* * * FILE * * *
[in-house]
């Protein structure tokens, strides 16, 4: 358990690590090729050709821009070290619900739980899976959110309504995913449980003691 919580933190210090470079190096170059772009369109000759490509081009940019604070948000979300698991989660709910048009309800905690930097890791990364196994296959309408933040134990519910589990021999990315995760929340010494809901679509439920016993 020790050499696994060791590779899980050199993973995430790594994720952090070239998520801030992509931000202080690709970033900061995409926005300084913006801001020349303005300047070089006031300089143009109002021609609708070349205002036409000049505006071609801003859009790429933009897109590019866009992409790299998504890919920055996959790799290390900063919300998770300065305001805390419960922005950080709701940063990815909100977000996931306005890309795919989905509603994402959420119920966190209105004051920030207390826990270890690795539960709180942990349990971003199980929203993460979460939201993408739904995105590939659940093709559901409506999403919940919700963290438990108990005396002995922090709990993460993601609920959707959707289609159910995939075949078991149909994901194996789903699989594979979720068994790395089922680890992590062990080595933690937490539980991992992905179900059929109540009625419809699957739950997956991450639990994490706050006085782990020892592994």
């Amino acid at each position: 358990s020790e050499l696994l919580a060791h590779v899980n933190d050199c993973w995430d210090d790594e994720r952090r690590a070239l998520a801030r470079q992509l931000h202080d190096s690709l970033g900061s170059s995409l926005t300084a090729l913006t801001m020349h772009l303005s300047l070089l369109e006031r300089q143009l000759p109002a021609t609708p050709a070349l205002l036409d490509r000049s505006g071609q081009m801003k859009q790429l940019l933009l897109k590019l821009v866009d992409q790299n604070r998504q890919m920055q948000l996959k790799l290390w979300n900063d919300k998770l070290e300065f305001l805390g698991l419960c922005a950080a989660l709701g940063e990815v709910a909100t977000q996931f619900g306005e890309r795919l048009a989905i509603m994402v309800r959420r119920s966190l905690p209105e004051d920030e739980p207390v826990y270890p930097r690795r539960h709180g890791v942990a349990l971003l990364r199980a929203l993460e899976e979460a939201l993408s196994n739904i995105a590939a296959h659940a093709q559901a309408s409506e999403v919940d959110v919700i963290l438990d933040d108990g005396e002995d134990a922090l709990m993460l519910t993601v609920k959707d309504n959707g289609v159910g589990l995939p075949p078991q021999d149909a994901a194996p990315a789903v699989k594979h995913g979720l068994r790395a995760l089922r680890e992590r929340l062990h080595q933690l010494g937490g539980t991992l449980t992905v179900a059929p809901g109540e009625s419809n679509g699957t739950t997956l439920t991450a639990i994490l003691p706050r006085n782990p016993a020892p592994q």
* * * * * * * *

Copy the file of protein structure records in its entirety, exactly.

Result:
[in-house]
């Protein structure tokens, strides 16, 4: 358990690590090729050709821009070290619900739980899976959110309504995913449980003691 919580933190210090470079190096170059772009369109000759490509081009940019604070948000979300698991989660709910048009309800905690930097890791990364196994296959309408933040134990519910589990021999990315995760929340010494809901679509439920016993 020790050499696994060791590779899980050199993973995430790594994720952090070239998520801030992509931000202080690709970033900061995409926005300084913006801001020349303005300047070089006031300089143009109002021609609708070349205002036409000049505006071609801003859009790429933009897109590019866009992409790299998504890919920055996959790799290390900063919300998770300065305001805390419960922005950080709701940063990815909100977000996931306005890309795919989905509603994402959420119920966190209105004051920030207390826990270890690795539960709180942990349990971003199980929203993460979460939201993408739904995105590939659940093709559901409506999403919940919700963290438990108990005396002995922090709990993460993601609920959707959707289609159910995939075949078991149909994901194996789903699989594979979720068994790395089922680890992590062990080595933690937490539980991992992905179900059929109540009625419809699957739950997956991450639990994490706050006085782990020892592994």
């Amino acid at each position: 358990s020790e050499l696994l919580a060791h590779v899980n933190d050199c993973w995430d210090d790594e994720r952090r690590a070239l998520a801030r470079q992509l931000h202080d190096s690709l970033g900061s170059s995409l926005t300084a090729l913006t801001m020349h772009l303005s300047l070089l369109e006031r300089q143009l000759p109002a021609t609708p050709a070349l205002l036409d490509r000049s505006g071609q081009m801003k859009q790429l940019l933009l897109k590019l821009v866009d992409q790299n604070r998504q890919m920055q948000l996959k790799l290390w979300n900063d919300k998770l070290e300065f305001l805390g698991l419960c922005a950080a989660l709701g940063e990815v709910a909100t977000q996931f619900g306005e890309r795919l048009a989905i509603m994402v309800r959420r119920s966190l905690p209105e004051d920030e739980p207390v826990y270890p930097r690795r539960h709180g890791v942990a349990l971003l990364r199980a929203l993460e899976e979460a939201l993408s196994n739904i995105a590939a296959h659940a093709q559901a309408s409506e999403v919940d959110v919700i963290l438990d933040d108990g005396e002995d134990a922090l709990m993460l519910t993601v609920k959707d309504n959707g289609v159910g589990l995939p075949p078991q021999d149909a994901a194996p990315a789903v699989k594979h995913g979720l068994r790395a995760l089922r680890e992590r929340l062990h080595q933690l010494g937490g539980t991992l449980t992905v179900a059929p809901g109540e009625s419809n679509g699957t739950t997956l439920t991450a639990i994490l003691p706050r006085n782990p016993a020892p592994q």